Statistic in Waiting In the grocery store, my love lets go of my hand and we part; the red sea of cold meats and bulging tomatoes splitting us beneath the stranger’s condemning eyes. Our love must be a burning bush, a miracle in the way it is still surviving. Our gender is enough to mark us target in this land, dressed permanently in black for all the girls who did not make it home. Who will not grow old. Together we are another statistic- in-waiting. So we choose security estates and townhouse complexes. Do not dream of existing in a free- standing home with no neighbours pressed close enough to share the scrape of emptied plates. We do not dare to imagine electric fenceless gardens, to hold wrap around porch silence in our future. At the traffic circle a man screams LESBIAN at me, and I do not know whether this makes me safer or more vulnerable, this being named what I am. I know only that we do not go on date nights, only date days. That I learnt to watch my back in the dark before I learnt what love was. I do not know if or when the newspapers’ daily prayer will be my name.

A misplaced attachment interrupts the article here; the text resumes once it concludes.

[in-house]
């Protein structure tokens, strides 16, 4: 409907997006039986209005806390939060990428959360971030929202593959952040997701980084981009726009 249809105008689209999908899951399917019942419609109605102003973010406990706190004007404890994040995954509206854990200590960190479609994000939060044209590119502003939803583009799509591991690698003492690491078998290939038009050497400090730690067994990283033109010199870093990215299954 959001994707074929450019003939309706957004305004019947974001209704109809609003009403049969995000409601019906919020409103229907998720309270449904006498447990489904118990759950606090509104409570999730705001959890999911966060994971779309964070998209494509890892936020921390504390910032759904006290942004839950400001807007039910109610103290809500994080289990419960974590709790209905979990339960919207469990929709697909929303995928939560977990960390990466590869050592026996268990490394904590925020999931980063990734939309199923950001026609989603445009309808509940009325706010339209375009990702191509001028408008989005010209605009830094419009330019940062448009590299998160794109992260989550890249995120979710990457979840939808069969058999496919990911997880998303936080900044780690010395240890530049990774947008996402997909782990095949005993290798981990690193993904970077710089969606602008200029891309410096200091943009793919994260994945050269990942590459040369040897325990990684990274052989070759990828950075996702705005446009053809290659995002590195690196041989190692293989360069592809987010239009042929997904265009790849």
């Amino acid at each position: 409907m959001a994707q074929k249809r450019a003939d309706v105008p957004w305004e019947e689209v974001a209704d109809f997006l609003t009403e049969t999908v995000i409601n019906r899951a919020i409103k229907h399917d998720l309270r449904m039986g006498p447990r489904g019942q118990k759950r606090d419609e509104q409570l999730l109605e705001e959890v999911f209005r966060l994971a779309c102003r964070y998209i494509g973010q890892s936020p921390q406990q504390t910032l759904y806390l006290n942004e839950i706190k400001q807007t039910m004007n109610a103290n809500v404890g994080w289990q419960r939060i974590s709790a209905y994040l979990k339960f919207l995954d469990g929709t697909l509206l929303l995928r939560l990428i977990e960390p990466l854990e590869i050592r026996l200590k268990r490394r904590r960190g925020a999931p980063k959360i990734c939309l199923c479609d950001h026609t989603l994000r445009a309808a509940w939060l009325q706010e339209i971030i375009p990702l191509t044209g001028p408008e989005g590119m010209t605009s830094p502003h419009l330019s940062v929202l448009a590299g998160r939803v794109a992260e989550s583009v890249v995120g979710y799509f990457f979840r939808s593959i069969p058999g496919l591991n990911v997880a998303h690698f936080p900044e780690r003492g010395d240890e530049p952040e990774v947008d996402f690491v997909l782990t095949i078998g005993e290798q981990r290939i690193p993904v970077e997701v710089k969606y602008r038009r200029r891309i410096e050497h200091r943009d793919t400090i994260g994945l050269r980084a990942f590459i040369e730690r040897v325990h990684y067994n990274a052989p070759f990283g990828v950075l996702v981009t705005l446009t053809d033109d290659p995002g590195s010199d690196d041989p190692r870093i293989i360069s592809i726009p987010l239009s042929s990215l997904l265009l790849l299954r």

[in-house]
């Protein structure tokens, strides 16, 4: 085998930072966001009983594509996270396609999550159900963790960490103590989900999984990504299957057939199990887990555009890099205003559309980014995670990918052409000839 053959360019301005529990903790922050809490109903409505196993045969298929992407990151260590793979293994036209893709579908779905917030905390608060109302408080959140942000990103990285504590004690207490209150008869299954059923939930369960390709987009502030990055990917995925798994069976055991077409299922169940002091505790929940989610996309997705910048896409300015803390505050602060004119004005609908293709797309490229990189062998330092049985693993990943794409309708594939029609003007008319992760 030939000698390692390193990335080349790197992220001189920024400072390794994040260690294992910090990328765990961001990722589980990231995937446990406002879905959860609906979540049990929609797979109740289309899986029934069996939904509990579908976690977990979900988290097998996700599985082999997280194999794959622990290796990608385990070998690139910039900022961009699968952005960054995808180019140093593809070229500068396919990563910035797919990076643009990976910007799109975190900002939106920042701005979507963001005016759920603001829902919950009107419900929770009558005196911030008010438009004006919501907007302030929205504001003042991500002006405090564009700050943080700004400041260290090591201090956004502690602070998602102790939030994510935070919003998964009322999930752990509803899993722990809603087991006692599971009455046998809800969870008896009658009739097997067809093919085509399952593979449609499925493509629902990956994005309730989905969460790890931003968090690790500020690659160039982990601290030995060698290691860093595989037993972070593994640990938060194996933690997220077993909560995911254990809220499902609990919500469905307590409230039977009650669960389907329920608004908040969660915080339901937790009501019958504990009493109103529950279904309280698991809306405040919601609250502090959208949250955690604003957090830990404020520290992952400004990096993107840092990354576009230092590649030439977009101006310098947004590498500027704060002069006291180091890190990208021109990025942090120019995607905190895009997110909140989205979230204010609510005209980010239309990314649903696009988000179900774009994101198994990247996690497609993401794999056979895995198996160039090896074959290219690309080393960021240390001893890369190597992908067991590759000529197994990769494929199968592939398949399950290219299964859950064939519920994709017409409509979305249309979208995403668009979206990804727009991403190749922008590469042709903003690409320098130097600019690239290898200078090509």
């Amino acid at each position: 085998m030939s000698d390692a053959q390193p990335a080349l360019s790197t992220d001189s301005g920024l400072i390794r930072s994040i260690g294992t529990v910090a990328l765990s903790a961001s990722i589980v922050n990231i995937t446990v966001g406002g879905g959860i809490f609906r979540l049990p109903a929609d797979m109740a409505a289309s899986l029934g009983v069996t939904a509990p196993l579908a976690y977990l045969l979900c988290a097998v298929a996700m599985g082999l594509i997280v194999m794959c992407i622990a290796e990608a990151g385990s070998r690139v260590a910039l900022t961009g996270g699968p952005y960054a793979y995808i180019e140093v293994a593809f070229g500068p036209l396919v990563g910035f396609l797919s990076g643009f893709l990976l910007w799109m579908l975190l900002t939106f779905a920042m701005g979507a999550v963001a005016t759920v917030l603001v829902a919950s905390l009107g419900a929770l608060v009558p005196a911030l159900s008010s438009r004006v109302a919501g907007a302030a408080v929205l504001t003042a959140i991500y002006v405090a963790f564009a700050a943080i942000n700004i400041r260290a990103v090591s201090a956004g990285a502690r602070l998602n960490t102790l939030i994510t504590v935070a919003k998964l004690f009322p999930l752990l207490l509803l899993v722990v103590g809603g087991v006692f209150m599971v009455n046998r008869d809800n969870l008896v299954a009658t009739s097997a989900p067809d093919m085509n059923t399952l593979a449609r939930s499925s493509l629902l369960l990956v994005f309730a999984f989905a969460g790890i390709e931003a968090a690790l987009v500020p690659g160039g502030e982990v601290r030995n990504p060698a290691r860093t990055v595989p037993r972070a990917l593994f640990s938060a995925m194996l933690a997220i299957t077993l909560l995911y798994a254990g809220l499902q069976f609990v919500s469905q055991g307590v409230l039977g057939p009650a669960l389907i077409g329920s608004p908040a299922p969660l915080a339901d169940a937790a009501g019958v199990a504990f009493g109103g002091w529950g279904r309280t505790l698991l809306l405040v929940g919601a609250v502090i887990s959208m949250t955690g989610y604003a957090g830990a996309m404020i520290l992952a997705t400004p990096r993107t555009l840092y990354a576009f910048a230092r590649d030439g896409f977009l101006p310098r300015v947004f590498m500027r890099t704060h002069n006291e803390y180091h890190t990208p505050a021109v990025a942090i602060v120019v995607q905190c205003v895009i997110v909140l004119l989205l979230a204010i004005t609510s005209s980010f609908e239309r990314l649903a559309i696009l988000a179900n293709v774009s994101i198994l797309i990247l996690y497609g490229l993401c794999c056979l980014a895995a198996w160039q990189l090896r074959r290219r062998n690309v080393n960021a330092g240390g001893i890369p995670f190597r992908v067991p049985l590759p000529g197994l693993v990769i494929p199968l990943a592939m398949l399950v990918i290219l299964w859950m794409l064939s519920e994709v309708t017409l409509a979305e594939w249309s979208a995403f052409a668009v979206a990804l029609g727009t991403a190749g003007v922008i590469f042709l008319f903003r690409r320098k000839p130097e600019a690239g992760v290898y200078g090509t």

About the Author:
Melissa Sussens (she/her) is a queer South African veterinarian and poet. Her work has appeared in Capsule Stories, Horse Egg Literary, Kissing Dynamite, SFWP Quarterly and Anti-Heroin Chic, among others. She was runner up for the New Contrast National Poetry Prize. By day she works as a small animal veterinarian and whenever she’s not doctoring animals, she assists in teaching Megan Falley’s Poems That Don’t Suck international online writing course. Melissa lives in Cape Town with her partner and their two dogs. Find her on Instagram @melissasussens and on Twitter @girlstillwrites.
Featured image by Susan Wilkinson/Unsplash